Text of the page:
Great Air Migrations

Here are highlights of my favorite animals that migrate by air:

Bugs:

Monarch Butterflies: How in the world does this little insect travel so far?? These butterflies migrate very long distances to wintering grounds on the west coast of the United States or in Mexico. You must watch this video clip of these amazing insects.
migration 11.jpg

Bats:

A recent study conducted by Dr. Bisson et al., showed that migratory behavior arose independently in several species of bats to meet the need of finding food and water. This recent behavior of bats is more prominent among animals that roost in trees compared to those living in caves. Therefore, climate change may have a significant impact on migratory bats. The image below is of migrating Straw-coloured Fruit Bats that was taken in Zambia's Kasanka National Park (from: www.AudleyTravel.com)
bat migration.jpeg

Award-winning Birds:

The extreme altitude award goes to the bar-headed goose which is able to fly well above the mountain tops of Mt. Everest where they brave the chilly thin air. You can see how they train for these flights in this entertaining clip from BBC Worldwide.

"The world's longest migration" award goes to....*drum roll*....the arctic tern, which travel approximately 44,000 miles each year during its annual migration. migration 13.jpgmigration 12.jpg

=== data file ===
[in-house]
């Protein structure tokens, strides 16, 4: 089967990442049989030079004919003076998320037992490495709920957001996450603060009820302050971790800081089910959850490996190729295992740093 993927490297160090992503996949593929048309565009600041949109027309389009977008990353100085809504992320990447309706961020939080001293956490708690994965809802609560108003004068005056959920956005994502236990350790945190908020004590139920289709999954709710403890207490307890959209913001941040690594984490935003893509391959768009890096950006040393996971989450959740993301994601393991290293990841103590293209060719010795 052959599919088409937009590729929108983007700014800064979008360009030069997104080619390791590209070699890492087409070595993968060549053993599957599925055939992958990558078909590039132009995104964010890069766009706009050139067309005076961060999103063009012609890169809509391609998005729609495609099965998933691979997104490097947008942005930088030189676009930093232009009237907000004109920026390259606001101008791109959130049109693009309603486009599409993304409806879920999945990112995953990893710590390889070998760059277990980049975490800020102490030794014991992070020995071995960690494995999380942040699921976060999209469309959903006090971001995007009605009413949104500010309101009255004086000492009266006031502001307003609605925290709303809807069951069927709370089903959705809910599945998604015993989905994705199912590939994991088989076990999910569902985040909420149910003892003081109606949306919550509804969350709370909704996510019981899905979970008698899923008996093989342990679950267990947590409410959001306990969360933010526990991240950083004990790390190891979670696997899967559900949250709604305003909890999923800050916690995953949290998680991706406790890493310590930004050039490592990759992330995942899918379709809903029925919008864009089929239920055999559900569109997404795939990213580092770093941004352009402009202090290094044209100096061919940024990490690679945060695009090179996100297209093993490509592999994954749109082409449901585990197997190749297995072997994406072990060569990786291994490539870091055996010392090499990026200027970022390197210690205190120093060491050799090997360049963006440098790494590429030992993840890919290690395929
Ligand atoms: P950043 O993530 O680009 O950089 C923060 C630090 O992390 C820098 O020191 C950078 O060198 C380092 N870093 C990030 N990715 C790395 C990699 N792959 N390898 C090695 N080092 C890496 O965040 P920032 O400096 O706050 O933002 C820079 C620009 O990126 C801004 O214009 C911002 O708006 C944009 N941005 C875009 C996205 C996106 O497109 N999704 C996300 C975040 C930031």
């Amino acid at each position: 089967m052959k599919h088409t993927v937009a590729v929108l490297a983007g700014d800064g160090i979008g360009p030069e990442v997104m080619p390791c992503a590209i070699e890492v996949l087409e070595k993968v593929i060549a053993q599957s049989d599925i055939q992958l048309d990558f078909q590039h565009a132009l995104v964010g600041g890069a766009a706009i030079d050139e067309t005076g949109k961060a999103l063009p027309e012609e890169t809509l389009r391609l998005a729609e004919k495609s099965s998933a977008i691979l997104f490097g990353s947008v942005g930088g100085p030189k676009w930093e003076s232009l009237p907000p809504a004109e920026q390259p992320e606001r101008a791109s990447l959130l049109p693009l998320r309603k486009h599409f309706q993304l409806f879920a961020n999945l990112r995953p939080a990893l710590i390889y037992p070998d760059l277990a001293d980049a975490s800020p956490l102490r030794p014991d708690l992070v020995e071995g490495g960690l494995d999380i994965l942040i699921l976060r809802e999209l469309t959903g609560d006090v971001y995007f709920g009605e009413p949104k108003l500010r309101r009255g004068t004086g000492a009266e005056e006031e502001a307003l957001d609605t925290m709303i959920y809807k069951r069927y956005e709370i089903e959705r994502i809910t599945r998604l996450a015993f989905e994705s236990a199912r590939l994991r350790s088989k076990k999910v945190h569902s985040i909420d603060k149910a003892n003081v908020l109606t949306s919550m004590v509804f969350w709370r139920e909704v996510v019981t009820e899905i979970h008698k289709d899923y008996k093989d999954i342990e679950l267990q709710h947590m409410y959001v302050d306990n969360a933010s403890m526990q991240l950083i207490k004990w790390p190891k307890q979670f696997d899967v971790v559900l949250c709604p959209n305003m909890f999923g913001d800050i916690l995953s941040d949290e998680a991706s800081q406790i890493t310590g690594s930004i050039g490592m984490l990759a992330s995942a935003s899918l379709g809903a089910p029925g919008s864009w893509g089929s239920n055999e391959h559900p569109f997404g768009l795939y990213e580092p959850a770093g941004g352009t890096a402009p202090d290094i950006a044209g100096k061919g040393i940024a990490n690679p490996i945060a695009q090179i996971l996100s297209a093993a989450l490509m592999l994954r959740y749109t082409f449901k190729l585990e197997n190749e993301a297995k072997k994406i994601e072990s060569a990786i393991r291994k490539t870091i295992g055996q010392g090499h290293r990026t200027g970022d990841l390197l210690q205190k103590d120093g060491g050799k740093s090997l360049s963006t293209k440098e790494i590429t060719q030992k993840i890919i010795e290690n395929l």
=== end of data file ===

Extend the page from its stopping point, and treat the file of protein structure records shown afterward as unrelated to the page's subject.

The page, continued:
Images from National Geographic.


Lastly: the winner of the longest nonstop flight goes to the Alaskan bar-tailed godwits which travel up to 8 straight days over 11,000 km in their trek from Alaska to New Zealand. A recent review article published by Dr. Anders Hedenstrom from the Department of Biology at Lund University discusses potential specialized adaptations in these birds to allow for this amazing flight. What sets them apart? They are fuel efficient (more so than any man-made flying device), are fast flyers, reduce weight in flight by digesting their digestive tract, and have streamlined bodies and good wing shapes. However, these traits are not unique among shorebirds. Dr. Hedenstrom proposes that maybe these birds are just better at navigating than other species, but this has not yet been studied. i-d76805b4be9d1028c6b648de2416b5a2-godwit-thumb-350x192-62327.jpg